- I don't just ask, I try to compare the before and after to find what changed

    I started doing this a long time ago, at first out of introspective curiosity, later coming to find that it helped figuring out new things by ear. This process does not provide answers to the questions! It helps promote internal abstract connections, which means you don't grasp them directly as answers. The more you do it, taking your time and trying hard, the more you learn how to do it, and the more it works.

    If you used this same process with regard to sheet music, or charts, lead sheets, TAB, lesson plans, or book methods, the answers to "what changed?" from before to after would all refer to your relationship to external things (prepared subject matter content) rather than inner things.

    Playing music by ear is constructing things from parts of your inner self, parts made out of the stuff of yourself, stuff only familiar and available and instantaneous to yourself. Playing by ear is communicating with this stuff and it takes practice learning how to do that. The way you know it is working is not when your questions get directly answered, it is when indirect inner connections are formed from pondering the questions and comparing the before and after feelings.

    Progress will indicate it's working when you play and your level of perceived effort begins to feel more effortless, the speed at which you recognize things begins to feel more instantaneous, and your confidence in what you effortlessly and instantaneously construct begins to feel more certain.
    Last edited by pauln; 05-02-2021 at 10:38 PM.

  4. #3
    Thanks Paul.

    That makes sense, the intangibles as it were.

    I think that a lot of subconscious learning is done when transcribing and bookending transcribing with your technique will only improve the subconscious learning so thanks for your post.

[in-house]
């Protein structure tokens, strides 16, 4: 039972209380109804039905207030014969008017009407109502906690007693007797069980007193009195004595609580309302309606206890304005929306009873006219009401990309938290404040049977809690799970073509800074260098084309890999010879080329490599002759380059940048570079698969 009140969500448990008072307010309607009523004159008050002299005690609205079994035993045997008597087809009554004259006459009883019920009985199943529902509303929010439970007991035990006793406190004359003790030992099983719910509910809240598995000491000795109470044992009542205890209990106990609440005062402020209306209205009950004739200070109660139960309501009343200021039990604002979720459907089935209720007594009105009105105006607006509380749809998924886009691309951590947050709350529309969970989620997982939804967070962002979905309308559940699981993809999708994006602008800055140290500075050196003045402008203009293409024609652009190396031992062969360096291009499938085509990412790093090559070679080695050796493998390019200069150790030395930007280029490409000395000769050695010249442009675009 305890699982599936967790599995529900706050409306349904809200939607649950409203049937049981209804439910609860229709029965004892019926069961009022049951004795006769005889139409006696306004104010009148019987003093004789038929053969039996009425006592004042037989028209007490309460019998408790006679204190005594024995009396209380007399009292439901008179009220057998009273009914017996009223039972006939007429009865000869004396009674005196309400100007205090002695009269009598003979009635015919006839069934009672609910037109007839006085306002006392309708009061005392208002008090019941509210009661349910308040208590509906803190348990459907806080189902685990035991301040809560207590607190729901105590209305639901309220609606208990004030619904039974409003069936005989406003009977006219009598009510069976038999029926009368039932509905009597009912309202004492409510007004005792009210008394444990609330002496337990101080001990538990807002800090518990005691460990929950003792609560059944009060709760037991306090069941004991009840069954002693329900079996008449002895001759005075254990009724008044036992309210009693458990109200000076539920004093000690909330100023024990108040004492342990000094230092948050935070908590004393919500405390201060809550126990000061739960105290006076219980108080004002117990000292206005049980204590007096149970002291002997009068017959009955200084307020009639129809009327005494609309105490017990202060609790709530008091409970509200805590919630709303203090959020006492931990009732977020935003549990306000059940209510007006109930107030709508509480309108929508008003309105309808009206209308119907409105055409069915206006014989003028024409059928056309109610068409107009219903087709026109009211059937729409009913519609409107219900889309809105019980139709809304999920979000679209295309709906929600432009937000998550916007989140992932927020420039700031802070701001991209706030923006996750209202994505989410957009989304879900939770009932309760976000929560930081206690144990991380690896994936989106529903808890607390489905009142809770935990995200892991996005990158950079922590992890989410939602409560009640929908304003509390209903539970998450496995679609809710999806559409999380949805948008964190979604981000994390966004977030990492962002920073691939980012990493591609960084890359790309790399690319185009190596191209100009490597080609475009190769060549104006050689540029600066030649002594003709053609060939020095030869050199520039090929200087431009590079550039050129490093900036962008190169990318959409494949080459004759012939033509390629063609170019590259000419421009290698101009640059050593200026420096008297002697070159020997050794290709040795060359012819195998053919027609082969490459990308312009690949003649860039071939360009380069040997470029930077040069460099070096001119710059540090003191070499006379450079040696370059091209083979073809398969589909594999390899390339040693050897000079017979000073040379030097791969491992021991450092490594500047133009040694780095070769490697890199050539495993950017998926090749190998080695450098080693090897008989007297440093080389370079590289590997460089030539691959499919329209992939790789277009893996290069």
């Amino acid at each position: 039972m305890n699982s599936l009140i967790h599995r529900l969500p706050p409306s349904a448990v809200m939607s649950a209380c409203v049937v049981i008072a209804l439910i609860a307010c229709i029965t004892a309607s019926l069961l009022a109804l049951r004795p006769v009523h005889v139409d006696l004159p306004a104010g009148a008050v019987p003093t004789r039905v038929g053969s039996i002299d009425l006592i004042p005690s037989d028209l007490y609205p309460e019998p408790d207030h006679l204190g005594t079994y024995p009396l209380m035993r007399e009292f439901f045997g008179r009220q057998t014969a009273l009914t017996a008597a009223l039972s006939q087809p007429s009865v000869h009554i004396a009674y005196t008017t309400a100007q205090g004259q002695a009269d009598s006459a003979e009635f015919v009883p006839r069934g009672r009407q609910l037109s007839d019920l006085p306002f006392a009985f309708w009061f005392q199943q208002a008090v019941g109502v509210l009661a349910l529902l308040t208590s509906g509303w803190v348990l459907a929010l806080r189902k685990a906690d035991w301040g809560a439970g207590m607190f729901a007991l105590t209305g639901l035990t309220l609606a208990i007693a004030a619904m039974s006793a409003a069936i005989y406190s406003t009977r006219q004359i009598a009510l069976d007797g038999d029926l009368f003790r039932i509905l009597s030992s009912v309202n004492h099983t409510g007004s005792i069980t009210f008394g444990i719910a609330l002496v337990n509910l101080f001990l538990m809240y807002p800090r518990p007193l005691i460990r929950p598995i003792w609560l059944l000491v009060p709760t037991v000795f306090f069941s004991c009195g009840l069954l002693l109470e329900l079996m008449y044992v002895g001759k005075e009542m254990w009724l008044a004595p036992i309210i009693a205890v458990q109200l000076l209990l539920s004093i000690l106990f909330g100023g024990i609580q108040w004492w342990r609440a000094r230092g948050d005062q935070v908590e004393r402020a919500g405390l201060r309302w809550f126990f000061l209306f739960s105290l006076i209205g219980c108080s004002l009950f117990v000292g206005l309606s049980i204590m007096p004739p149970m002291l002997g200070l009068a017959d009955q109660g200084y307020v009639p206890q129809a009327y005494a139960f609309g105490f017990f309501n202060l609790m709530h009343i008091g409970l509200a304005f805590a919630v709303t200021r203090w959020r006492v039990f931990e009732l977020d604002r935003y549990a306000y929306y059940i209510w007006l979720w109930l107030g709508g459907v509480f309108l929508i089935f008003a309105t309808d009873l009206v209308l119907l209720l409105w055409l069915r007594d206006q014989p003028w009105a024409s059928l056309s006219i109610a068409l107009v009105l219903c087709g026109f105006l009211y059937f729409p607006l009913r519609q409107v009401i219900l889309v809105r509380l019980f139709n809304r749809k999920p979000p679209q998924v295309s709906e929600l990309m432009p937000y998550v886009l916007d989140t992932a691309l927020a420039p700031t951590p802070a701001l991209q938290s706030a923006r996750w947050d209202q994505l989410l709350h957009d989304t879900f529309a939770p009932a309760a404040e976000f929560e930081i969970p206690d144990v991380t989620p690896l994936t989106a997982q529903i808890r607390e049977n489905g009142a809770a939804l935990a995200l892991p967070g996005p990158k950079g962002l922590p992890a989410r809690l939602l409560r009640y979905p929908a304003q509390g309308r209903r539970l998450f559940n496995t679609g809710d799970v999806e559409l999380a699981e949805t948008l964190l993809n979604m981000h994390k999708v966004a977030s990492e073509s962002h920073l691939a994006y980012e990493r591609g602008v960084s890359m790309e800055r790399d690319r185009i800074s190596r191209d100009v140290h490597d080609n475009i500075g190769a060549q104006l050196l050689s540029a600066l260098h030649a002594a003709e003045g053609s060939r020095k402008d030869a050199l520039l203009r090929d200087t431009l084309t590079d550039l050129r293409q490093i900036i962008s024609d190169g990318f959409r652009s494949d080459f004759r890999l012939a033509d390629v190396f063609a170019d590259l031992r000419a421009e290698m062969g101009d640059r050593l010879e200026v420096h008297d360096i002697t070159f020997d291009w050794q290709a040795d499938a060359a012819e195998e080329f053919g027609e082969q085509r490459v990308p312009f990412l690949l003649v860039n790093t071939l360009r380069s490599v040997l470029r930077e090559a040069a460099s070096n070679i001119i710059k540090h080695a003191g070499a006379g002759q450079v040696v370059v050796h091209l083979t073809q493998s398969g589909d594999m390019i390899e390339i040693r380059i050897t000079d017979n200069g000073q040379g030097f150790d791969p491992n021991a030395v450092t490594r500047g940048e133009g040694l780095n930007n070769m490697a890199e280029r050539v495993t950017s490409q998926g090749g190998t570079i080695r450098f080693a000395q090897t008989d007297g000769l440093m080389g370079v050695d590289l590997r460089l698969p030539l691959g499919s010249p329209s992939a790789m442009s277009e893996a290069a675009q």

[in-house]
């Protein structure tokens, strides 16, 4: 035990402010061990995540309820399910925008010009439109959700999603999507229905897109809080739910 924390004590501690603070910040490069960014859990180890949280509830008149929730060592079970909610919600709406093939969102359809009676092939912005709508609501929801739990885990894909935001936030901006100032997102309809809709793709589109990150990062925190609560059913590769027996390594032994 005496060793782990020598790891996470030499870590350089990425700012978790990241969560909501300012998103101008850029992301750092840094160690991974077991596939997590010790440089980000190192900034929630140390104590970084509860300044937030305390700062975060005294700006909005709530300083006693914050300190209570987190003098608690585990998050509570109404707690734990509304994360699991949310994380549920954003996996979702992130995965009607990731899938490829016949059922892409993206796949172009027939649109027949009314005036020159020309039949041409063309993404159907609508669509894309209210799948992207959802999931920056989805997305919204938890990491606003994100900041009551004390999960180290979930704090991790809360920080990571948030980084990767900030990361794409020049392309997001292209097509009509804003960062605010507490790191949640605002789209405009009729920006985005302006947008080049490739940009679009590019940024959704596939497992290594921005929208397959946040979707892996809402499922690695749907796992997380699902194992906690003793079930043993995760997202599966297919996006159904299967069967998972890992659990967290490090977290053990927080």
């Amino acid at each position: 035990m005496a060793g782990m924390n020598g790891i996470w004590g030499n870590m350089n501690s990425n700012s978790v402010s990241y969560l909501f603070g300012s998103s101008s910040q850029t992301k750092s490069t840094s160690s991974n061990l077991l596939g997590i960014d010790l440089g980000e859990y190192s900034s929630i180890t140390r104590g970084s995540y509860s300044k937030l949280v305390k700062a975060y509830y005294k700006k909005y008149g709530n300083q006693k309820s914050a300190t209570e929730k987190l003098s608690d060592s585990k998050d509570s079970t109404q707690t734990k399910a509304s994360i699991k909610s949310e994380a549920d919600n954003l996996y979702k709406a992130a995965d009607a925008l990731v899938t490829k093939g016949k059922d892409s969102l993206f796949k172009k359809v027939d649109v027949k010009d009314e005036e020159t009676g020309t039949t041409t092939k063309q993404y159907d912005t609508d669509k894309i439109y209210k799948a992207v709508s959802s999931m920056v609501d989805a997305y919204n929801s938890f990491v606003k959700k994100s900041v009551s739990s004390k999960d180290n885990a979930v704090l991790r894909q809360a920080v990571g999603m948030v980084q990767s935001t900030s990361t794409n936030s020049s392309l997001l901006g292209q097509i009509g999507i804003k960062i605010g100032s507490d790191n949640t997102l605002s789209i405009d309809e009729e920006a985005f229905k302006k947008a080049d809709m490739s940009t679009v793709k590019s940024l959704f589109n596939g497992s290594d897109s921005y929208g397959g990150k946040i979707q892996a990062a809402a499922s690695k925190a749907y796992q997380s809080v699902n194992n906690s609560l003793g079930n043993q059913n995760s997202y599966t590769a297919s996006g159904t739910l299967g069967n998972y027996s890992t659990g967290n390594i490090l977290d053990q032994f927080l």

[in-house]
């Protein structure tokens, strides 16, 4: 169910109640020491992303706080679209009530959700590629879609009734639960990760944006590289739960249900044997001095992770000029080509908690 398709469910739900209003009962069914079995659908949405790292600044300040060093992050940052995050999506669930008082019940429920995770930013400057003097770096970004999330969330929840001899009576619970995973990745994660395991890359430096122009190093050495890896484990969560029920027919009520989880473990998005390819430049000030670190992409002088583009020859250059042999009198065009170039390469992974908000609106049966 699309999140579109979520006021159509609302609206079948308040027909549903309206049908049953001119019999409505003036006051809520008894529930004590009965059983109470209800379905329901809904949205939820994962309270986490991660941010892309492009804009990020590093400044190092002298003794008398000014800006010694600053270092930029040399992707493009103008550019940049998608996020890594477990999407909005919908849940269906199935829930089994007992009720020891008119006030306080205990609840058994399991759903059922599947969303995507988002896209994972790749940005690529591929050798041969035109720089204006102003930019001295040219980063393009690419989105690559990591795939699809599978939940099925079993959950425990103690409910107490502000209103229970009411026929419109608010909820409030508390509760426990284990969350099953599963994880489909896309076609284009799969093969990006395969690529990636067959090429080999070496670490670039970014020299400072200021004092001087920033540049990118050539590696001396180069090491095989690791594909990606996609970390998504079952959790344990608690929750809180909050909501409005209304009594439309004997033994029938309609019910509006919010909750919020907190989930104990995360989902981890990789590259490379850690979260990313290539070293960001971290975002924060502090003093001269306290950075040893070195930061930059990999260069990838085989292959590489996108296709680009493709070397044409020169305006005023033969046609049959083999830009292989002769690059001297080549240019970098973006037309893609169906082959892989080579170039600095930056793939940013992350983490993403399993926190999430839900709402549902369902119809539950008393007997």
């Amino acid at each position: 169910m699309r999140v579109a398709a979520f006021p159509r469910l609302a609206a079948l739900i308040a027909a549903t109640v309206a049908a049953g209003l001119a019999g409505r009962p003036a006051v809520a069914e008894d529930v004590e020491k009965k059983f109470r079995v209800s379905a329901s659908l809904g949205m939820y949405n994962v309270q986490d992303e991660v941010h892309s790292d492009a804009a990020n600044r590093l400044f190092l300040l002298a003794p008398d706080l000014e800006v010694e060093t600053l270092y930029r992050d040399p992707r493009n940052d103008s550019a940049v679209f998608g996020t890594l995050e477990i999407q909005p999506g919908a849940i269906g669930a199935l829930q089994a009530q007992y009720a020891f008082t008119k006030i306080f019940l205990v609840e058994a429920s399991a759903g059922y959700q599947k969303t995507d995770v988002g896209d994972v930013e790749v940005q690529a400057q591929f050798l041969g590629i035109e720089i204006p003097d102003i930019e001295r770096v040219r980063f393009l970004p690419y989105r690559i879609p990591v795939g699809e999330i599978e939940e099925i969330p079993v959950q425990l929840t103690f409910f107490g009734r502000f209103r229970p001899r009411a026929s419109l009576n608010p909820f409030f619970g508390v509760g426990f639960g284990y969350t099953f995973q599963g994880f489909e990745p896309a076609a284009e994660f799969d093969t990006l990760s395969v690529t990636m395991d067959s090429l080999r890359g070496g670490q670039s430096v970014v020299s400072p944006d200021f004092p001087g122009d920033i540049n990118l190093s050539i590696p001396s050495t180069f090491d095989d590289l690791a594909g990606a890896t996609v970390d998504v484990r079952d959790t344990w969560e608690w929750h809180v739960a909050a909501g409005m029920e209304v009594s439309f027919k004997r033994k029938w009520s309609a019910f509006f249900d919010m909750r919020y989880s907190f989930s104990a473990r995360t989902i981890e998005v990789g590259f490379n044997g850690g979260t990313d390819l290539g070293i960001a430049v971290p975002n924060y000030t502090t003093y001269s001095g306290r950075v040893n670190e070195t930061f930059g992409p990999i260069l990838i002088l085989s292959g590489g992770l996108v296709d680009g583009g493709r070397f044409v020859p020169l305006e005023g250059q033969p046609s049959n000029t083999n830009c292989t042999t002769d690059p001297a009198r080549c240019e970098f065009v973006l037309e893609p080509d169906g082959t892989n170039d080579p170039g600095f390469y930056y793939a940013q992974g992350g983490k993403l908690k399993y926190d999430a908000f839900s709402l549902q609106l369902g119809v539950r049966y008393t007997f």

5. #4

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    a transcription program which tackles harmony and solo
    Sorry, I'm not sure what that means. What do you mean by a transcription program? Something on the computer?

    Re. playing, every single thing we ever do goes in... but none of us will ever be anybody else.

  6. #5

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    To get a classic jazz sound, you have to listen to a lot of jazz.

    The next step depends on who you ask, but most players will suggest copying solos (not that they all did) and some teachers will suggest singing them before you try to play them. Most will suggest being very careful to nail the time-feel.

    It may help to start by copying players who don't play a lot of notes. Hank Mobley, Paul Desmond and Stan Getz would be good choices, if you like that kind of jazz. On guitar, maybe Peter Bernstein? Or go back to Charlie Christian.

  7. #6

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    Quote Originally Posted by rpjazzguitar
    To get a classic jazz sound, you have to listen to a lot of jazz.
    Just like any other style of music!

    Quote Originally Posted by rpjazzguitar
    Or go back to Charlie Christian.
    One can never go wrong studying CC's playing.